I’ll get to the Armadillo in a minute. But first….
A man walking a hiking trail in Arizona was hit by a bullet from somewhere in the distance. The bullet is still lodged in one of his wounded legs and now he is wondering if the bullet came from a nearby shooting range. From the article:
Sawyer said he was hiking the Max Delta Loop Trail around 10:30 a.m. on a Saturday, he didn’t immediately realize he was shot.
“I was like I don’t know what’s wrong; something’s wrong with my legs,” said Sawyer.
The bullet went all the way through his right leg and lodged in his left leg. He manages to make his way down the mountain and to a ranger station where he called for help.
There are two gun ranges north of the trail at the base of South Mountain. One belongs to the Phoenix Police Academy; the other is a private gun club called the Phoenix Rod and Gun Club.
Investigators say no one was shooting at the Police Academy at the time.
According to a police report, detectives believe the bullet that hit Sawyer came from the gun club, as does Sawyer’s attorney Garvey Biggers.
“We know for a fact there were three competitions going on, all ages were shooting that day, from children to adults… so if you have an inexperienced shooter, you could easily lose control of your weapon,” said attorney Garvey Biggers.
Sawyer’s legal team says the range is exactly 540 meters from where Sawyer says he was on the trail.
Is it possible for a bullet to travel 540 meters?
“Yes, no doubt about it,” said Biggers.
Of course, the owners of the gun range are disputing the hiker’s story. They wouldn’t want to be held responsible for flying bullets that travel far enough to hit innocent hikers on walking trails.
In my neck of the woods, we often hear gun fire at our cabin and at the cabins of good friends. There are more than a few shooting ranges in our area. People love to shoot their guns at targets or practice their shooting skills before hunting season or just for sport. And they are mostly safe. But guns are dangerous weapons designed to kill. Bullets travel far and often stop when they hit an innocent person at a distance. There need to be very strict regulations and safety practices for those who shoot guns at shooting ranges or those who choose to fire off their guns for fun on private property.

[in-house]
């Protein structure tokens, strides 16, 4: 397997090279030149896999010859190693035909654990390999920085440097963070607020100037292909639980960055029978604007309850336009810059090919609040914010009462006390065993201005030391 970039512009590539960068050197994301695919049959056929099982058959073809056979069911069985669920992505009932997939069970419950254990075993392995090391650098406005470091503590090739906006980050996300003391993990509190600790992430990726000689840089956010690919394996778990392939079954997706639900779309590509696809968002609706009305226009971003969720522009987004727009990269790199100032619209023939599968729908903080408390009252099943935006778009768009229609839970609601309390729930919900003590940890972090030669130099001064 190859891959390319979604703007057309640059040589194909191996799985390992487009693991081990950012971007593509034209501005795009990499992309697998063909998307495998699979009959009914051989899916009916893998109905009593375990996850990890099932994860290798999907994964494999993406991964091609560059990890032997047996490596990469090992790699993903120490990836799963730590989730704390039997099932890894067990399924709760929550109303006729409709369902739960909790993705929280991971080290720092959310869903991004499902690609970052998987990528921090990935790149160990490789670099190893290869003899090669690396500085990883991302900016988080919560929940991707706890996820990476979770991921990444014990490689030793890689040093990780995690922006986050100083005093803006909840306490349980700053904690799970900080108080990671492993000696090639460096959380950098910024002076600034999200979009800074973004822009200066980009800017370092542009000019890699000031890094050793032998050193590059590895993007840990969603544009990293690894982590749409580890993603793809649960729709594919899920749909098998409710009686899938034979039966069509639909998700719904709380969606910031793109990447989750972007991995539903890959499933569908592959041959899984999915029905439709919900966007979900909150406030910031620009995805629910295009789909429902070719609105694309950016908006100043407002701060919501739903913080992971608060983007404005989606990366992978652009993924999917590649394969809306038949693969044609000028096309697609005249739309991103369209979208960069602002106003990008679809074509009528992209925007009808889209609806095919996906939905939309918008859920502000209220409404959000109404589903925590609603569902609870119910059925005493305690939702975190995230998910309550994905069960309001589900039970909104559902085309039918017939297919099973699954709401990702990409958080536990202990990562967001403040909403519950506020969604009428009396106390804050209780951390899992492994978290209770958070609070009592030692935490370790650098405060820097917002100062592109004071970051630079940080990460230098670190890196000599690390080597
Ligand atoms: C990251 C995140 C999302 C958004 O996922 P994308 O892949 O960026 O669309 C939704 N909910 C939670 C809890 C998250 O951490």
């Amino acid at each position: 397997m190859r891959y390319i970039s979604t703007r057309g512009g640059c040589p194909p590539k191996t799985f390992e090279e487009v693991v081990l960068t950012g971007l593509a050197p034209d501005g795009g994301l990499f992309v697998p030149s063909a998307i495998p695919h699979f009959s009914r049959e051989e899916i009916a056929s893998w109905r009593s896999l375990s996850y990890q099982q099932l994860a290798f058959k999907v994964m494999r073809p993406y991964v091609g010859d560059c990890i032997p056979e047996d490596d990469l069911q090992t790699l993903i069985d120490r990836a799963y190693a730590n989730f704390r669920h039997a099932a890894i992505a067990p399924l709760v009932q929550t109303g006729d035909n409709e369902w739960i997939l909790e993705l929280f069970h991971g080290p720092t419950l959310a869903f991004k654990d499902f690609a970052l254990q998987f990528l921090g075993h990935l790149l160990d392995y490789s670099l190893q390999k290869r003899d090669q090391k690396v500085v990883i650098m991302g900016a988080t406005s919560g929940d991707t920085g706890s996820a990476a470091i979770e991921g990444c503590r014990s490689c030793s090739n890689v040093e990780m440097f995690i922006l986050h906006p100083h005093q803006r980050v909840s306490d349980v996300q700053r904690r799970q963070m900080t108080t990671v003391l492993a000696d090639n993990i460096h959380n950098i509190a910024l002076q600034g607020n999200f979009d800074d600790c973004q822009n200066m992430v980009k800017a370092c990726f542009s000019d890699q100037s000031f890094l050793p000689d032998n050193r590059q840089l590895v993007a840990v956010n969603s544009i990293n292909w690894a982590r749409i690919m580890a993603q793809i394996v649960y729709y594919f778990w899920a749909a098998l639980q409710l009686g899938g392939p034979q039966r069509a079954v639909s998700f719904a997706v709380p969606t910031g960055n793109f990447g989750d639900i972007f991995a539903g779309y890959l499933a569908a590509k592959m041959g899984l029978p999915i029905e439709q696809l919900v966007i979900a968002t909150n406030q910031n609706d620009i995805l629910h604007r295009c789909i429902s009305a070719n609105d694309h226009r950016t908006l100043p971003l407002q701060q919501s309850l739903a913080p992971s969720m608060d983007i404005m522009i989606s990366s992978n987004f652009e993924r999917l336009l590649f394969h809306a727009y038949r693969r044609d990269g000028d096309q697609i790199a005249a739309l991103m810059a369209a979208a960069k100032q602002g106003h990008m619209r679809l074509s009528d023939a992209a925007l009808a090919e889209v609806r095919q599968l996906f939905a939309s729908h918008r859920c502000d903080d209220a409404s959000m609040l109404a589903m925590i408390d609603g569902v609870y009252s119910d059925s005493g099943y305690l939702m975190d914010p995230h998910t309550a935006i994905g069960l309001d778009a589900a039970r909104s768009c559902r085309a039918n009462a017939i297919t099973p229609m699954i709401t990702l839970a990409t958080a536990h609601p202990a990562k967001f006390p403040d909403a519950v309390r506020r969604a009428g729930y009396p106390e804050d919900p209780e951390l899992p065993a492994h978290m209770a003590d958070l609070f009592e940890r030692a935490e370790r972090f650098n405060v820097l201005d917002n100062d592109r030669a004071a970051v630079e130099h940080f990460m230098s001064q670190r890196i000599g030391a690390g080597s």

Remember this one? Florida law comes down on the side of allowing gun owners to shoot off their guns in residential neighborhoods close to families and children. Where is common sense? From the article:
That changed in 2011 when Gov. Rick Scott signed a measure putting teeth into the state restriction. Now local officials could be fined, removed from office and held responsible for their own legal bills if they’re sued over local gun ordinances.
In January, Volusia County municipal managers began communicating by email about the issue of the firing of guns on private property. Ponce Inlet Town Manager Jeaneen Witt wrote in a Jan. 10 email to South Daytona City Manager Joe Yarbrough that a resident in her city was setting up a shooting range on his property. Witt expressed her concern over the powerlessness of local governments to control the use of firearms and suggested lobbying legislators to set a criteria such as lot sizes and buffers.
This is the gun lobby at work “protecting” us all and it’s state legislators failure to stand up to the gun lobby.
Where is the right of people to feel safe in their neighborhoods from potential flying bullets?
A Lexington woman says a neighbor target practicing in his yard shot a bullet into her home over the weekend.
Fairshinda McLaughlin said she and her family were outside enjoying the spring weather at their home on Lexington’s outskirts Sunday afternoon when they heard a loud noise.
“I thought it was a bomb. I thought a propane tank or something exploded, It was that loud,” she said.
That sound was a stray bullet crashing through her bathroom window.
McLaughlin called the police, and officers discovered the source of the bullet – a neighbor about a mile away firing at targets in his yard.